Transcript of the speech delivered by Bulgarian diplomat Angel Orbetsov at the presentation of his book “Bulgarian-Iranian Relations from Liberation to the end of the 1950s”, held on 29 November 2022 at the Ministry of Foreign Affairs in Sofia
The Persian Bridge of Friendship
Angel Orbetsov: I fully agree with the last remark. And, yes, I had the honor of participating in a video promoting the Diplomatic Institute’s library with two other people and I am extremely proud of my participation. The library has taken a very serious step towards professionalization. I would like to express my heartfelt thanks to the Diplomatic Institute, especially to Mrs Mihailova and her colleagues, especially Daniela Peșeva and Nikolai Krumov. Thank you very much for organising this event.
This event is very important because it is part of the 125th anniversary of the establishment of Bulgarian-Iranian diplomatic relations, which is part of my research and is described in the first chapter of the book. Today, 1897 is accepted as the year of the establishment of diplomatic relations with Iran.
I would like to thank Pepi Kraychev for this touching introduction. It is very hard to find a person who could give a more vibrant introduction. I have had a wonderful professional relationship with him since I was Director of the Joint Directorate for the Americas, Asia, Australia and Oceania, and he worked at our Embassy in Washington and at the Consulate General in Chicago. On his return he joined the US Department. I’m very grateful to him for joining us today. I would like to thank all the guests, including the professors from Sofia University, the Iranian Ambassador, Mr Rasouli, and his colleagues for attending. I’m not even going to mention all the people who honoured the event – veterans and colleagues from the Ministry of Foreign Affairs, including from my former Directorate for the Americas, Asia, Australia and Oceania and my current Directorate for Foreign Policy Planning, Information and Coordination. Special thanks to Snejana Todorova, Rusi Ivanov, Daniela Kaneva, who moved me very much by their participation.
I would like to thank all those who helped me in writing this paper. I want to start especially with Prof. Kalinova, who was the driving force in defending the dissertation, together with Prof. Baeva, who encouraged me from the very beginning of my inspiration. After a discussion with her and Prof. Stoiceva, I started preparing for my PhD exams at the Faculty of History, which is a great challenge in itself.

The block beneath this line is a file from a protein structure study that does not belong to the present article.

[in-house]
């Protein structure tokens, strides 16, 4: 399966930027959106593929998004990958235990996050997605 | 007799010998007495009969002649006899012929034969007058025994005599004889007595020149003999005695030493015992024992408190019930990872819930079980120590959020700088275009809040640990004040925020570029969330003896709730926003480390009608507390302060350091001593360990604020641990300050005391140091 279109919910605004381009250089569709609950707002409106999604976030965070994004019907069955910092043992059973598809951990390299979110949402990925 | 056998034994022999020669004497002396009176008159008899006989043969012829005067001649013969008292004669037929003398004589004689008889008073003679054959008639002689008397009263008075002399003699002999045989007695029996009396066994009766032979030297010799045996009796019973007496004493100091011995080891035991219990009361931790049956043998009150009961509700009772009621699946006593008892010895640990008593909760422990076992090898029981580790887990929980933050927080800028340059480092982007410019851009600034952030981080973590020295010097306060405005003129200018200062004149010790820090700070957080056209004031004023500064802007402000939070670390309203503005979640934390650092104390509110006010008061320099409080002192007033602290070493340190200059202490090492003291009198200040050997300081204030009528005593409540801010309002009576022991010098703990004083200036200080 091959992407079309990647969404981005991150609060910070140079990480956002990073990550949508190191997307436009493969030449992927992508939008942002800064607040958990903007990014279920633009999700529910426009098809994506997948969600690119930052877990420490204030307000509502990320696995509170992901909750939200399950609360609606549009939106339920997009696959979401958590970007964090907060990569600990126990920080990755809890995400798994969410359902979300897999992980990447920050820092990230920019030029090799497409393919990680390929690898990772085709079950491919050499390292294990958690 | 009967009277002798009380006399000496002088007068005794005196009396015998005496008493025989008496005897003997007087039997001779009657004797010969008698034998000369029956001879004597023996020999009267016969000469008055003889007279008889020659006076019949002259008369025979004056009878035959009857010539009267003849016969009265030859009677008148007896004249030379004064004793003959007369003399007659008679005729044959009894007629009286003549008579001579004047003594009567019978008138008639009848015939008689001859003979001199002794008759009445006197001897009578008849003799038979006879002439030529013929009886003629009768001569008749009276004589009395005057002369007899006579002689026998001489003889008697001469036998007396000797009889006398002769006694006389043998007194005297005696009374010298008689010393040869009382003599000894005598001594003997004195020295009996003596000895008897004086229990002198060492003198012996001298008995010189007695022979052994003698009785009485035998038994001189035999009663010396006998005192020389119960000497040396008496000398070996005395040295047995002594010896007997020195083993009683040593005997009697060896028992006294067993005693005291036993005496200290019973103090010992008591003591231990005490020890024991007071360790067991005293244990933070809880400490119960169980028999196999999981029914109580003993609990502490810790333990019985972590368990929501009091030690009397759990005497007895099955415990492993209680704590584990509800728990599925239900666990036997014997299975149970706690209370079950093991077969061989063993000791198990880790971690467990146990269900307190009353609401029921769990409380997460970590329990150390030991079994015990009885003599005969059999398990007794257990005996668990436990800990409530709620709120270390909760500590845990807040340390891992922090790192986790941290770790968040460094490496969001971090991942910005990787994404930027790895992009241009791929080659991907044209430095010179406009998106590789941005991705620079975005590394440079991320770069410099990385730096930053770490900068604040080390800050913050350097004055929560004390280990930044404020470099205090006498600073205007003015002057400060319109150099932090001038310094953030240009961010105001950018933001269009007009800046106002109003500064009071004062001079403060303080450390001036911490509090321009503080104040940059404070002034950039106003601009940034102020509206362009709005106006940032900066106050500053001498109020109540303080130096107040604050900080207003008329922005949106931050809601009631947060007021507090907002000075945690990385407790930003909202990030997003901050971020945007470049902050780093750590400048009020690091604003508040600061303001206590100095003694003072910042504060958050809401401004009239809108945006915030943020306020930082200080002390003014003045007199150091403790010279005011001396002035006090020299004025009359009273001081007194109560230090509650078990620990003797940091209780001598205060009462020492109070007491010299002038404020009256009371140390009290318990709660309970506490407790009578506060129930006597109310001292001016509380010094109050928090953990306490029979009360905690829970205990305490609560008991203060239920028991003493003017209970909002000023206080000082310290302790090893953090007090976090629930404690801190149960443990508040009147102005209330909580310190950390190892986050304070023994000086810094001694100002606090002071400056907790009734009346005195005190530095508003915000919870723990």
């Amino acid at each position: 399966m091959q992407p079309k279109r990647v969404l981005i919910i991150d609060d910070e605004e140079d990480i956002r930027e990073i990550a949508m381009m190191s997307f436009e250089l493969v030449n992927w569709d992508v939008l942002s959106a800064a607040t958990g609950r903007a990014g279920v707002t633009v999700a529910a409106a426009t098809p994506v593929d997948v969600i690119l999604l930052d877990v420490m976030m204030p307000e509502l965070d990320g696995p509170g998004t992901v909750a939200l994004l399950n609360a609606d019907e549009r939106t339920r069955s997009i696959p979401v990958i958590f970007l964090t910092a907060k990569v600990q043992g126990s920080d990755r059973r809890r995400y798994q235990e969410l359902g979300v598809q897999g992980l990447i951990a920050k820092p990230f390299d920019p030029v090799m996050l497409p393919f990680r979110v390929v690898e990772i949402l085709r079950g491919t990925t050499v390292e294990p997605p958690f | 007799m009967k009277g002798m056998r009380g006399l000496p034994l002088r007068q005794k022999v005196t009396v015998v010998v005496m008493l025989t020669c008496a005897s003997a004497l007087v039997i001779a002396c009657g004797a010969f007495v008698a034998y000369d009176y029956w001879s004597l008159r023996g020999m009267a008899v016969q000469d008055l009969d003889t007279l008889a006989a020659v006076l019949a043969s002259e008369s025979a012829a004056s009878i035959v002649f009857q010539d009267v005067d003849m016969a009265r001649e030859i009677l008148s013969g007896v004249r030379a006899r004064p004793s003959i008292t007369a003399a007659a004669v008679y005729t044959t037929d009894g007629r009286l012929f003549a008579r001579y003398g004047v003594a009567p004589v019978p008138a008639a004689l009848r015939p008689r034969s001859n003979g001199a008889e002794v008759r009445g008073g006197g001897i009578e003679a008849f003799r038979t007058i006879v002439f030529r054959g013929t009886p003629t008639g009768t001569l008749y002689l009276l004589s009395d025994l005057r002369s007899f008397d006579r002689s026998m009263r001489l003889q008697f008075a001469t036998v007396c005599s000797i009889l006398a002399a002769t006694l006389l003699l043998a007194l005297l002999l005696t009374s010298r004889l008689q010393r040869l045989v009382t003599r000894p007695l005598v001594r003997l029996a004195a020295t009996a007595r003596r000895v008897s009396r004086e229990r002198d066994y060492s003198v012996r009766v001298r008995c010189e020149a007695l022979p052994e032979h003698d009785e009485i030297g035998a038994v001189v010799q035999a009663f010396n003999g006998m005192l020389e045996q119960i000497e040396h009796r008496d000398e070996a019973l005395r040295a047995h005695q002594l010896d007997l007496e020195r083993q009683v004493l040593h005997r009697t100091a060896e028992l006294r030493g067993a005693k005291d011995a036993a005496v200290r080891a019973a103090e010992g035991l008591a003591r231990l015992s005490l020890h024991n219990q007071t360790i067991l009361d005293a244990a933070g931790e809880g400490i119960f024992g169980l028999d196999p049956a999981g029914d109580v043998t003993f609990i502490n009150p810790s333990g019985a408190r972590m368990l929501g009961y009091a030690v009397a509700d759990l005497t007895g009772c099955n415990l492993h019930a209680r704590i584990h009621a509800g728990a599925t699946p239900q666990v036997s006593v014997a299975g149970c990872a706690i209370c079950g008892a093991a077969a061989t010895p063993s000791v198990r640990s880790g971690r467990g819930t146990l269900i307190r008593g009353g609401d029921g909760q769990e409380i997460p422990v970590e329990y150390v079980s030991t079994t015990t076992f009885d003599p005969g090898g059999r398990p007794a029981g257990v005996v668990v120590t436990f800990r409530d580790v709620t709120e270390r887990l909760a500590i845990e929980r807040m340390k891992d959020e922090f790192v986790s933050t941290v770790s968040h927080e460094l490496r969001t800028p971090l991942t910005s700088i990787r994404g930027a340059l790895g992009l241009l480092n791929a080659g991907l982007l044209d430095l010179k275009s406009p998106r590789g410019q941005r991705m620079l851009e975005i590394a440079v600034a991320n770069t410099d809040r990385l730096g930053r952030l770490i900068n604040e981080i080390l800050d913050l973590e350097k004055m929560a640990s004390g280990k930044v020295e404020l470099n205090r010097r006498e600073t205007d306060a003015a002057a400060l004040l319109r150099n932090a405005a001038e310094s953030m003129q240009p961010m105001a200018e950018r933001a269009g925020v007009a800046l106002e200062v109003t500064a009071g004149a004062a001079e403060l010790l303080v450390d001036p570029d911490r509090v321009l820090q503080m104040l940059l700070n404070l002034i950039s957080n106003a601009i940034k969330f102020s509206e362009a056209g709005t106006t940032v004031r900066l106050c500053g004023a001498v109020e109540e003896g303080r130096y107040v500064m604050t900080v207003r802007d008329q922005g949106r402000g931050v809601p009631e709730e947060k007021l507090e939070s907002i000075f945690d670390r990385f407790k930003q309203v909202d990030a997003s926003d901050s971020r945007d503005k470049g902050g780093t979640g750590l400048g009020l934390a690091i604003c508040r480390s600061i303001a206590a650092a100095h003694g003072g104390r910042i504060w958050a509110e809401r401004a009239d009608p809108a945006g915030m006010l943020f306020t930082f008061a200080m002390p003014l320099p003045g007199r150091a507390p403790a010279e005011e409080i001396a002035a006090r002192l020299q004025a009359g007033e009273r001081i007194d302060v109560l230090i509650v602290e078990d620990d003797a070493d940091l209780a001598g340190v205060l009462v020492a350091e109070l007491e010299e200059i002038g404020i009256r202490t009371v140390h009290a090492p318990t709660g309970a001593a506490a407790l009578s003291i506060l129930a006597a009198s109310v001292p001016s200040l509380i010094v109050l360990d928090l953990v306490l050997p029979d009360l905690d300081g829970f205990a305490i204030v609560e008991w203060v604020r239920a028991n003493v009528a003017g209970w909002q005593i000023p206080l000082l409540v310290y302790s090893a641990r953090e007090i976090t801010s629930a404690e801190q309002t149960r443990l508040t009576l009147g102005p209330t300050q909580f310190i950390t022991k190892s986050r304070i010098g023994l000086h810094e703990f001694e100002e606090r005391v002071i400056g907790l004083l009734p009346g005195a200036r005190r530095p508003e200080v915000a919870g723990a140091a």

I would like to thank the Faculty of Classical and Modern Philology and its Dean, Prof. Danova. I would like to thank Professor Madeleine Danova and the Centre for Oriental Languages, including the Iranian Studies speciality, in the person of Professor Ivo Panov. My sincere thanks both for his methodological help and for his inclusion in the jury. He was one of my reviewers together with Prof. Kenderova, Prof. Peev, who joined the jury and expressed his opinion on my paper, as well as Assistant Dr. Nadia Filipova, Dean of the Faculty of History Assoc. Markova. Unfortunately, some of them could not come today.
Most of my PhD was spent at the Central State Archives. I also invited people from there, but unfortunately they couldn’t come. I worked mostly in reading room 100, my favourite room, and in the microfilm reading room, where for about a year and a half I researched documents and materials, in the Eastern Department of the National Library, in the archives of the Bulgarian Academy of Sciences, in the Historical Library of Sofia University and, last but not least, with documents from the Iranian archives, which I got to know from a joint publication prepared by our embassy in Tehran in cooperation with Iranian colleagues. Special thanks to Mr Hashem Nasiri of the Iranian Embassy, who helped me to understand some documents in Persian, and to Alireza Pourmohammad, lecturer at the Centre for Oriental Languages and Cultures (CECL), who now lives in Hungary.
Last but not least, for the printing of the book, I would like to thank the University Publishing House, the editor-in-chief Gergana Borisova, who had confirmed she would come but unfortunately could not, her colleagues Ivo Nikov, who proofread the text, the cover artist Antonina Gheorgieva, and my editor – Mila Tomova. Special thanks also to the many colleagues who, in one way or another, supported me with books, advice or the correct spelling of concepts, geographical names. So, to all these people, I would like to express my sincere gratitude and appreciation. Surely I have forgotten someone, but I hope they are not offended.
I don’t have the opportunity to recount them all in 500 pages. So I’m focusing on a few things. The first thing, which is quite controversial and I think it would be interesting if I asked it as a question, is the presence of the Iranian theme in Bulgarian scientific literature. I think that in recent years, in addition to literary and linguistic studies, which are the work of the Department of Iranian Studies of the CEC and its graduates, a number of events have been organized on the occasion of the last two round anniversaries of diplomatic relations – 115 and 120 years – conferences, exhibitions, seminars. Materials have been published in several collections. Many of the published studies are the work not only of Iranians, but also of scholars and specialists in various fields. The parallels and common roots between the two peoples are sought in various fields: history, philosophy, linguistics, philology, medicine, etc.